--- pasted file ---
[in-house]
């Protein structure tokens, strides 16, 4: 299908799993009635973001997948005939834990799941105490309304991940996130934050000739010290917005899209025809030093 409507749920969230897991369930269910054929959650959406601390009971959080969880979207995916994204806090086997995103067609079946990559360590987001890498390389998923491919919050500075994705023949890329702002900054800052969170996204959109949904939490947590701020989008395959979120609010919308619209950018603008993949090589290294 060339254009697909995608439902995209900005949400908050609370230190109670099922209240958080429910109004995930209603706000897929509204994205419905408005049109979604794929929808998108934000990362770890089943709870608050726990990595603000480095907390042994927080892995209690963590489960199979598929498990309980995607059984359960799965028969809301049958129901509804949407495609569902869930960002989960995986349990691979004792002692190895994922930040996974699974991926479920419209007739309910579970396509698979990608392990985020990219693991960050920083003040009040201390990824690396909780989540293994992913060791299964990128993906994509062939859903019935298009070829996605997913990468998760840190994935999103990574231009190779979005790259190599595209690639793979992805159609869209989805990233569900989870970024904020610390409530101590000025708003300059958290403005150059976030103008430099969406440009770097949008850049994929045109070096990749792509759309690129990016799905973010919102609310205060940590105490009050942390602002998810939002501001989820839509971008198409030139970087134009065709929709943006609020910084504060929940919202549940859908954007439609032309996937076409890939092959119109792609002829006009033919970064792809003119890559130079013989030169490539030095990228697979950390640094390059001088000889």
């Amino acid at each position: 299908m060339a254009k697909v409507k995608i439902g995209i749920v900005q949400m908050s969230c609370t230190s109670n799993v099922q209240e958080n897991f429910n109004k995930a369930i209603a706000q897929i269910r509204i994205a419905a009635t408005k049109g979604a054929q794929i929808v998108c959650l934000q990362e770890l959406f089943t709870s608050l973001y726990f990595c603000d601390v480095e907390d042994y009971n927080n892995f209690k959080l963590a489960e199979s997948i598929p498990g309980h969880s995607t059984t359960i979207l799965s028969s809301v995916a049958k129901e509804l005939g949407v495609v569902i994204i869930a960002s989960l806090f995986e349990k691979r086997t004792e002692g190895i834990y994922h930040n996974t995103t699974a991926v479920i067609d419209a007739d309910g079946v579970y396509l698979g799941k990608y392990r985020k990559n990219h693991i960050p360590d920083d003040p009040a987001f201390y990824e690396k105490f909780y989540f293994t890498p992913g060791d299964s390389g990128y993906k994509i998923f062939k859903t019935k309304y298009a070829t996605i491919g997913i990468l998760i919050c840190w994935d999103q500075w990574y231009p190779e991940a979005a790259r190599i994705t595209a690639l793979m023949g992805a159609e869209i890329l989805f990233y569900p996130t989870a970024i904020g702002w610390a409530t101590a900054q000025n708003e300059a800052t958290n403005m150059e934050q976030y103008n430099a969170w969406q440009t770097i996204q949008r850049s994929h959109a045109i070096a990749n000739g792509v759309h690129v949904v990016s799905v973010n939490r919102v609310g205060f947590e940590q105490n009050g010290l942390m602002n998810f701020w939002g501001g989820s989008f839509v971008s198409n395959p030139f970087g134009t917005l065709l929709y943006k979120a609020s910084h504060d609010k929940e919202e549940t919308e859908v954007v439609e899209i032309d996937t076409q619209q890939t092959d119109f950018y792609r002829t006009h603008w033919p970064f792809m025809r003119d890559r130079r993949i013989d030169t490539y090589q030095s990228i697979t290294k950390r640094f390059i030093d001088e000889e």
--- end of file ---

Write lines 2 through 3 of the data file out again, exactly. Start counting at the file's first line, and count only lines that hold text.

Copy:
């Protein structure tokens, strides 16, 4: 299908799993009635973001997948005939834990799941105490309304991940996130934050000739010290917005899209025809030093 409507749920969230897991369930269910054929959650959406601390009971959080969880979207995916994204806090086997995103067609079946990559360590987001890498390389998923491919919050500075994705023949890329702002900054800052969170996204959109949904939490947590701020989008395959979120609010919308619209950018603008993949090589290294 060339254009697909995608439902995209900005949400908050609370230190109670099922209240958080429910109004995930209603706000897929509204994205419905408005049109979604794929929808998108934000990362770890089943709870608050726990990595603000480095907390042994927080892995209690963590489960199979598929498990309980995607059984359960799965028969809301049958129901509804949407495609569902869930960002989960995986349990691979004792002692190895994922930040996974699974991926479920419209007739309910579970396509698979990608392990985020990219693991960050920083003040009040201390990824690396909780989540293994992913060791299964990128993906994509062939859903019935298009070829996605997913990468998760840190994935999103990574231009190779979005790259190599595209690639793979992805159609869209989805990233569900989870970024904020610390409530101590000025708003300059958290403005150059976030103008430099969406440009770097949008850049994929045109070096990749792509759309690129990016799905973010919102609310205060940590105490009050942390602002998810939002501001989820839509971008198409030139970087134009065709929709943006609020910084504060929940919202549940859908954007439609032309996937076409890939092959119109792609002829006009033919970064792809003119890559130079013989030169490539030095990228697979950390640094390059001088000889």
């Amino acid at each position: 299908m060339a254009k697909v409507k995608i439902g995209i749920v900005q949400m908050s969230c609370t230190s109670n799993v099922q209240e958080n897991f429910n109004k995930a369930i209603a706000q897929i269910r509204i994205a419905a009635t408005k049109g979604a054929q794929i929808v998108c959650l934000q990362e770890l959406f089943t709870s608050l973001y726990f990595c603000d601390v480095e907390d042994y009971n927080n892995f209690k959080l963590a489960e199979s997948i598929p498990g309980h969880s995607t059984t359960i979207l799965s028969s809301v995916a049958k129901e509804l005939g949407v495609v569902i994204i869930a960002s989960l806090f995986e349990k691979r086997t004792e002692g190895i834990y994922h930040n996974t995103t699974a991926v479920i067609d419209a007739d309910g079946v579970y396509l698979g799941k990608y392990r985020k990559n990219h693991i960050p360590d920083d003040p009040a987001f201390y990824e690396k105490f909780y989540f293994t890498p992913g060791d299964s390389g990128y993906k994509i998923f062939k859903t019935k309304y298009a070829t996605i491919g997913i990468l998760i919050c840190w994935d999103q500075w990574y231009p190779e991940a979005a790259r190599i994705t595209a690639l793979m023949g992805a159609e869209i890329l989805f990233y569900p996130t989870a970024i904020g702002w610390a409530t101590a900054q000025n708003e300059a800052t958290n403005m150059e934050q976030y103008n430099a969170w969406q440009t770097i996204q949008r850049s994929h959109a045109i070096a990749n000739g792509v759309h690129v949904v990016s799905v973010n939490r919102v609310g205060f947590e940590q105490n009050g010290l942390m602002n998810f701020w939002g501001g989820s989008f839509v971008s198409n395959p030139f970087g134009t917005l065709l929709y943006k979120a609020s910084h504060d609010k929940e919202e549940t919308e859908v954007v439609e899209i032309d996937t076409q619209q890939t092959d119109f950018y792609r002829t006009h603008w033919p970064f792809m025809r003119d890559r130079r993949i013989d030169t490539y090589q030095s990228i697979t290294k950390r640094f390059i030093d001088e000889e």